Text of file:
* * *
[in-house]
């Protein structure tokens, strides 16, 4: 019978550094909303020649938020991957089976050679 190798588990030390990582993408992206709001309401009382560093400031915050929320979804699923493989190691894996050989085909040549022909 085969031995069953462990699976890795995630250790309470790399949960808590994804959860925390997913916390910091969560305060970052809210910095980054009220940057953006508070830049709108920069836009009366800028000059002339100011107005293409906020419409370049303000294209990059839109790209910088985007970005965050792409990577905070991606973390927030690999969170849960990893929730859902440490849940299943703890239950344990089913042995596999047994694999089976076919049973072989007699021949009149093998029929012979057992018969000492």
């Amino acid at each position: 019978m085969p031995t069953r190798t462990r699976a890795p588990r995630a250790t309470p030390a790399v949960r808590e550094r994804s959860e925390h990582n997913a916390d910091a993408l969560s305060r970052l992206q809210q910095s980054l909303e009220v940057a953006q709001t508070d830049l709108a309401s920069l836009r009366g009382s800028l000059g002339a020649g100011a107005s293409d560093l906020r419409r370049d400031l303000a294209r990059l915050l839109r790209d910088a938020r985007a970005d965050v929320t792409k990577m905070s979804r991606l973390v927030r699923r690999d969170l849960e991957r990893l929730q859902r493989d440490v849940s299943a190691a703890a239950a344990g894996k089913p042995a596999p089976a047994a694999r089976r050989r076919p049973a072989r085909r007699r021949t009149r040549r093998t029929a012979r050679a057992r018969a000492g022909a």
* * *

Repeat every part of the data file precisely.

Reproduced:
[in-house]
């Protein structure tokens, strides 16, 4: 019978550094909303020649938020991957089976050679 190798588990030390990582993408992206709001309401009382560093400031915050929320979804699923493989190691894996050989085909040549022909 085969031995069953462990699976890795995630250790309470790399949960808590994804959860925390997913916390910091969560305060970052809210910095980054009220940057953006508070830049709108920069836009009366800028000059002339100011107005293409906020419409370049303000294209990059839109790209910088985007970005965050792409990577905070991606973390927030690999969170849960990893929730859902440490849940299943703890239950344990089913042995596999047994694999089976076919049973072989007699021949009149093998029929012979057992018969000492």
């Amino acid at each position: 019978m085969p031995t069953r190798t462990r699976a890795p588990r995630a250790t309470p030390a790399v949960r808590e550094r994804s959860e925390h990582n997913a916390d910091a993408l969560s305060r970052l992206q809210q910095s980054l909303e009220v940057a953006q709001t508070d830049l709108a309401s920069l836009r009366g009382s800028l000059g002339a020649g100011a107005s293409d560093l906020r419409r370049d400031l303000a294209r990059l915050l839109r790209d910088a938020r985007a970005d965050v929320t792409k990577m905070s979804r991606l973390v927030r699923r690999d969170l849960e991957r990893l929730q859902r493989d440490v849940s299943a190691a703890a239950a344990g894996k089913p042995a596999p089976a047994a694999r089976r050989r076919p049973a072989r085909r007699r021949t009149r040549r093998t029929a012979r050679a057992r018969a000492g022909a």